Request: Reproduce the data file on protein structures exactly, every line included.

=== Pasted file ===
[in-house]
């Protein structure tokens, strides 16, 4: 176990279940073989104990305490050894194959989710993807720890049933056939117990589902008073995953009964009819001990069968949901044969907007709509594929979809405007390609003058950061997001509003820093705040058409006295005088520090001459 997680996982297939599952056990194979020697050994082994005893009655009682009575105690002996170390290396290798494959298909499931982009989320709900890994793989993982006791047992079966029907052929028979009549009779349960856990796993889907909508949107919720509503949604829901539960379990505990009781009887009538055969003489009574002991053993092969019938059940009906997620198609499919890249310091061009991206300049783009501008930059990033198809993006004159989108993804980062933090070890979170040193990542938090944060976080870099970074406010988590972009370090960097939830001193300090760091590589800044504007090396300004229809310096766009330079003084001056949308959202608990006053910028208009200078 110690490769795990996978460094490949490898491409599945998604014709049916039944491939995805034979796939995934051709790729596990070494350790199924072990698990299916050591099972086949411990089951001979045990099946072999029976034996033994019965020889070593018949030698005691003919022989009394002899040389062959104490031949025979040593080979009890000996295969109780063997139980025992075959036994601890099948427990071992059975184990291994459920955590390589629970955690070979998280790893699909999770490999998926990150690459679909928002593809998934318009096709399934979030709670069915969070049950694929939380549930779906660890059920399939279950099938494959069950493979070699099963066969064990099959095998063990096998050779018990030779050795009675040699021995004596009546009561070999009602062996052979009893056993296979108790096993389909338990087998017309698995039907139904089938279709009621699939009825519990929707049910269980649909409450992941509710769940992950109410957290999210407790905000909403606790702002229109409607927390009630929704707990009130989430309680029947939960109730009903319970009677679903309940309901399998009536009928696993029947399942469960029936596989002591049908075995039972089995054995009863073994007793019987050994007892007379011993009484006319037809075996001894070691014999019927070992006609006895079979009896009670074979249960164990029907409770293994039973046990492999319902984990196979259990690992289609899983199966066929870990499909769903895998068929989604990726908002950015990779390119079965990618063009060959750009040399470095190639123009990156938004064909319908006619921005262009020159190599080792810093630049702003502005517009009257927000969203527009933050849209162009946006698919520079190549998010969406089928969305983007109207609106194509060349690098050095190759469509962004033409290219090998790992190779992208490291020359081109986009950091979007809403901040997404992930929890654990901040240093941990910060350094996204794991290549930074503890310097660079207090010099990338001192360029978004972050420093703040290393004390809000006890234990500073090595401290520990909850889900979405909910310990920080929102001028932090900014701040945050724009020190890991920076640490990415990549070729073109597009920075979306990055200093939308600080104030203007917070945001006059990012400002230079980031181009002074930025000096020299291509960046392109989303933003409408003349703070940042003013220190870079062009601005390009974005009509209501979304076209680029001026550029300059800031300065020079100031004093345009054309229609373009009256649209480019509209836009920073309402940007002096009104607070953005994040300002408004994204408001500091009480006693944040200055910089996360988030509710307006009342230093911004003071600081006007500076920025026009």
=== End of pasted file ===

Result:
[in-house]
């Protein structure tokens, strides 16, 4: 176990279940073989104990305490050894194959989710993807720890049933056939117990589902008073995953009964009819001990069968949901044969907007709509594929979809405007390609003058950061997001509003820093705040058409006295005088520090001459 997680996982297939599952056990194979020697050994082994005893009655009682009575105690002996170390290396290798494959298909499931982009989320709900890994793989993982006791047992079966029907052929028979009549009779349960856990796993889907909508949107919720509503949604829901539960379990505990009781009887009538055969003489009574002991053993092969019938059940009906997620198609499919890249310091061009991206300049783009501008930059990033198809993006004159989108993804980062933090070890979170040193990542938090944060976080870099970074406010988590972009370090960097939830001193300090760091590589800044504007090396300004229809310096766009330079003084001056949308959202608990006053910028208009200078 110690490769795990996978460094490949490898491409599945998604014709049916039944491939995805034979796939995934051709790729596990070494350790199924072990698990299916050591099972086949411990089951001979045990099946072999029976034996033994019965020889070593018949030698005691003919022989009394002899040389062959104490031949025979040593080979009890000996295969109780063997139980025992075959036994601890099948427990071992059975184990291994459920955590390589629970955690070979998280790893699909999770490999998926990150690459679909928002593809998934318009096709399934979030709670069915969070049950694929939380549930779906660890059920399939279950099938494959069950493979070699099963066969064990099959095998063990096998050779018990030779050795009675040699021995004596009546009561070999009602062996052979009893056993296979108790096993389909338990087998017309698995039907139904089938279709009621699939009825519990929707049910269980649909409450992941509710769940992950109410957290999210407790905000909403606790702002229109409607927390009630929704707990009130989430309680029947939960109730009903319970009677679903309940309901399998009536009928696993029947399942469960029936596989002591049908075995039972089995054995009863073994007793019987050994007892007379011993009484006319037809075996001894070691014999019927070992006609006895079979009896009670074979249960164990029907409770293994039973046990492999319902984990196979259990690992289609899983199966066929870990499909769903895998068929989604990726908002950015990779390119079965990618063009060959750009040399470095190639123009990156938004064909319908006619921005262009020159190599080792810093630049702003502005517009009257927000969203527009933050849209162009946006698919520079190549998010969406089928969305983007109207609106194509060349690098050095190759469509962004033409290219090998790992190779992208490291020359081109986009950091979007809403901040997404992930929890654990901040240093941990910060350094996204794991290549930074503890310097660079207090010099990338001192360029978004972050420093703040290393004390809000006890234990500073090595401290520990909850889900979405909910310990920080929102001028932090900014701040945050724009020190890991920076640490990415990549070729073109597009920075979306990055200093939308600080104030203007917070945001006059990012400002230079980031181009002074930025000096020299291509960046392109989303933003409408003349703070940042003013220190870079062009601005390009974005009509209501979304076209680029001026550029300059800031300065020079100031004093345009054309229609373009009256649209480019509209836009920073309402940007002096009104607070953005994040300002408004994204408001500091009480006693944040200055910089996360988030509710307006009342230093911004003071600081006007500076920025026009």